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Scotland's Rapid Secular Nature Leading To The Decline Of Churches

Scotland's rapid secular nature leading to the decline of churches. Upon first glance, the sandstone slab, adorned with lichen, appears to serve as the doorstep for Morham Church in East Lothian. However, the presence of four weathered iron rings embedded in the stone hints at a deeper significance.

Bernard Horne
Dec 28, 20234337 Shares61953 Views
Scotland's rapid secular nature leading to the decline of churches. Upon first glance, the sandstone slab, adorned with lichen, appears to serve as the doorstep for Morham Churchin East Lothian. However, the presence of four weathered iron rings embedded in the stone hints at a deeper significance.
These iron handles raise the slab, revealing a staircase leading into a crypt that contains the remains of significant figures in Scottish history. This discovery has sparked controversy, causing a delay in the sale of the churchabove and prompting crucial questions about the consequences of one of the most significant property sell-offs in recent history.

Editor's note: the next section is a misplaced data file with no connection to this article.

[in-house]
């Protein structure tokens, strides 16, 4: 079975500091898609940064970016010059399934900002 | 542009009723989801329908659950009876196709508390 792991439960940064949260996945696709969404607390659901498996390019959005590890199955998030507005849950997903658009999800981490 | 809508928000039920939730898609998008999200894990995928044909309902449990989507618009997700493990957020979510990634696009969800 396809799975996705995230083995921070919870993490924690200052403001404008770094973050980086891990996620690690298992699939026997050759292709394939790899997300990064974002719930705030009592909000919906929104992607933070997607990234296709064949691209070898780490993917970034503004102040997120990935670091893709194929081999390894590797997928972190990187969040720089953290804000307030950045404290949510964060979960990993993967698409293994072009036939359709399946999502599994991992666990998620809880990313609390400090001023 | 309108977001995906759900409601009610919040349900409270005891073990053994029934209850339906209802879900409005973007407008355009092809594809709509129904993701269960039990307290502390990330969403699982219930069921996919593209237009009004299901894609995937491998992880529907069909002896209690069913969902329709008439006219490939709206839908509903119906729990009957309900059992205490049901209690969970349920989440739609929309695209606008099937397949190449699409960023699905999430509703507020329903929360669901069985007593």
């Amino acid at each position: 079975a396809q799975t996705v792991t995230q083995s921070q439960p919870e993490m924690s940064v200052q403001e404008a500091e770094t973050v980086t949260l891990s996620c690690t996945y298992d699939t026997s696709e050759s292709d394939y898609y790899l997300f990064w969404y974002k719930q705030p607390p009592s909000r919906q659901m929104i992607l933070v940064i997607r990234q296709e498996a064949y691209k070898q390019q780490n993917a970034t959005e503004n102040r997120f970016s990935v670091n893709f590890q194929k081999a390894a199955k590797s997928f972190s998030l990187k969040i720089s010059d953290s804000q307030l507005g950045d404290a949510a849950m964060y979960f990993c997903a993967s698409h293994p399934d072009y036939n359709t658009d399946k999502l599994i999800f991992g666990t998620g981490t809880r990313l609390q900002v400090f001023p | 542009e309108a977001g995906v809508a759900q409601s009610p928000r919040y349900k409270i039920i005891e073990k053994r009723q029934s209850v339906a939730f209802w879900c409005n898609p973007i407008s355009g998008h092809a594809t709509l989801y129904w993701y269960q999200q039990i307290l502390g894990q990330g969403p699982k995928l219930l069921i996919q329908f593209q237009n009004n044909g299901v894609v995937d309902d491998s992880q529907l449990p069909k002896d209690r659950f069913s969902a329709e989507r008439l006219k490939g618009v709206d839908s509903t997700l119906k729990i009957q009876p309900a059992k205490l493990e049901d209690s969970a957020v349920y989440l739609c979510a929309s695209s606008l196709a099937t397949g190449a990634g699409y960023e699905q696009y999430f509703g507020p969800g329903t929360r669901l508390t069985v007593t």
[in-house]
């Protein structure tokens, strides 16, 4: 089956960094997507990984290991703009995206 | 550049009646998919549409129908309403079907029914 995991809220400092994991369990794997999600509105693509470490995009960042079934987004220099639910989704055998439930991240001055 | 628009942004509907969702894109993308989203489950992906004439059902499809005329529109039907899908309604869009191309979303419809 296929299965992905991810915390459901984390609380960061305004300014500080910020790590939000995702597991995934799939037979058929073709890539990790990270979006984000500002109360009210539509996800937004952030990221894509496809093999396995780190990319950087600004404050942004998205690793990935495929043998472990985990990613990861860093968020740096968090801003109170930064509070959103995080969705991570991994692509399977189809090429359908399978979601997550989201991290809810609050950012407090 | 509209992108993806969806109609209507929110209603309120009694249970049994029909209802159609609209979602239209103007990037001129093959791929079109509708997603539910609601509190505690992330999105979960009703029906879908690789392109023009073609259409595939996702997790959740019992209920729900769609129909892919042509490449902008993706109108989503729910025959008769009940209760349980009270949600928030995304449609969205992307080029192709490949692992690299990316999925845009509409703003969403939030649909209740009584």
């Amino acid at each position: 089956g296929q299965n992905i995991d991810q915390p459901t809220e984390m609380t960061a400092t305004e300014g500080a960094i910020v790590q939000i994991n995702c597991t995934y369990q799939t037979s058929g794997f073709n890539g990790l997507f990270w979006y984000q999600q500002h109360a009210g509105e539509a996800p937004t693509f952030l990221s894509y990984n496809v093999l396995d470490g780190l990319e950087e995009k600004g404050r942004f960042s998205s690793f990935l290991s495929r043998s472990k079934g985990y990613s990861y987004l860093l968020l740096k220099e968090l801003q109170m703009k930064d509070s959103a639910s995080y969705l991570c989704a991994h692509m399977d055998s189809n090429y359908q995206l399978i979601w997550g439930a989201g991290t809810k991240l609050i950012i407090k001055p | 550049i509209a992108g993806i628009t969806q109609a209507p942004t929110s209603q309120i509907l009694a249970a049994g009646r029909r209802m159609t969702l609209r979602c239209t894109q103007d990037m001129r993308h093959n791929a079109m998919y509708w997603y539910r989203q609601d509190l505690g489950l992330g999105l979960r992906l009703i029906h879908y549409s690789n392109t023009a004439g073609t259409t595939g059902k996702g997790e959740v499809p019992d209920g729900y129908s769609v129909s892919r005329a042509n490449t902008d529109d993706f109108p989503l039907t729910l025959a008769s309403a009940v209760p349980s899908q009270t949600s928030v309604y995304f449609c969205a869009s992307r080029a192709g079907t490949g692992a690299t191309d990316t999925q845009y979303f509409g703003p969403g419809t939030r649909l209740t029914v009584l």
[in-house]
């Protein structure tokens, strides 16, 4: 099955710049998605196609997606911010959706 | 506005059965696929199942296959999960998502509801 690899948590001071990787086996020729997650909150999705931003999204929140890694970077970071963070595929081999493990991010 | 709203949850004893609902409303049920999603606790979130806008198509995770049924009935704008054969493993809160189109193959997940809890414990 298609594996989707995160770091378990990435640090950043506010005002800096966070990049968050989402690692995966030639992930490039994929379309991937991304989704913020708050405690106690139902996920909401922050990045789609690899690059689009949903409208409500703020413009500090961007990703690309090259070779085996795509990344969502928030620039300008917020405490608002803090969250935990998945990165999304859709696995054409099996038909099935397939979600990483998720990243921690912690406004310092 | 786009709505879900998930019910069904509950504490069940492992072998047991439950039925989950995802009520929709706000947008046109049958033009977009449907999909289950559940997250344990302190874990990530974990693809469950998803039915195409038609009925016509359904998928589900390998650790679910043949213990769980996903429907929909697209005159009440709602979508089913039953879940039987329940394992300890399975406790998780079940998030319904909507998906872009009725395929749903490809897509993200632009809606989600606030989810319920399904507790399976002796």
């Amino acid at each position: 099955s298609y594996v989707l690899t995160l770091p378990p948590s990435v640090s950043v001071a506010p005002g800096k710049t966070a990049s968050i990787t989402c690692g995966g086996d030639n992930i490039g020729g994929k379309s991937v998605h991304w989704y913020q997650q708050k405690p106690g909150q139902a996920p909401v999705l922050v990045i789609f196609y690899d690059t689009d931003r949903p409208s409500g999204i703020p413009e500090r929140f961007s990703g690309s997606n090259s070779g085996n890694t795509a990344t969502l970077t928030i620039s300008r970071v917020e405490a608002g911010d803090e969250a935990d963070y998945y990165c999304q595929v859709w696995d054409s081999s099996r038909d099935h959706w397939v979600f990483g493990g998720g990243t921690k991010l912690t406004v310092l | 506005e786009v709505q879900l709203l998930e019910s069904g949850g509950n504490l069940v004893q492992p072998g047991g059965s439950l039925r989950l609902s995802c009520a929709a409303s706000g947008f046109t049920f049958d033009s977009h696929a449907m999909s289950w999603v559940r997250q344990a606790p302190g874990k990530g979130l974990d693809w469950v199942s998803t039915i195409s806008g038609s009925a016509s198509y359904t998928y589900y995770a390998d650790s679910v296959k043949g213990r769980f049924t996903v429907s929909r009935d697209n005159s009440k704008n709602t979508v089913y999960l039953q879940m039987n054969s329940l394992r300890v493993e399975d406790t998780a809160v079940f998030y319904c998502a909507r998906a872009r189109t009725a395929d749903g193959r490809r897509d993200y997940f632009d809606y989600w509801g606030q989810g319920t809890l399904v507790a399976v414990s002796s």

The Church of Scotland, once a formidable influence in Scottish society, is in the process of divesting itself of numerous churches, manses, halls, and cottages over the next five years. This move reflects a recognition of the "perilous" transformation facing the church and its evolving role in Scottish life.
Congregations are dwindling, clergy members are aging, and the finances of the Church of Scotland are in disarray. Among the numerous churches slated for sale, Morham Church, however, finds itself at the center of an unprecedented dispute over the fate of nine individuals interred there over three centuries ago.
Morham was historically the family church of the Dalrymples, a dynasty responsible for constructing the nearby Palladian mansion, Newhailes House. The crypt holds the remains of Sir David Dalrymple, the lord advocate who facilitated the union of Scotland’s parliament with Westminster in 1707, and his grandson, Lord Hailes, a distinguished historian and contemporary of Adam Smith and David Hume.
Adam Fergusson, a former Conservative MEP and a descendant of the Dalrymples, is poised to take legal action in February unless the church abandons its intention to exhume his ancestors and opts for cremation, all in the pursuit of facilitating the church's sale. "I think the coffins should stay in the church, as their final resting place," he said, emphasizing the potential establishment of a troublesome precedent.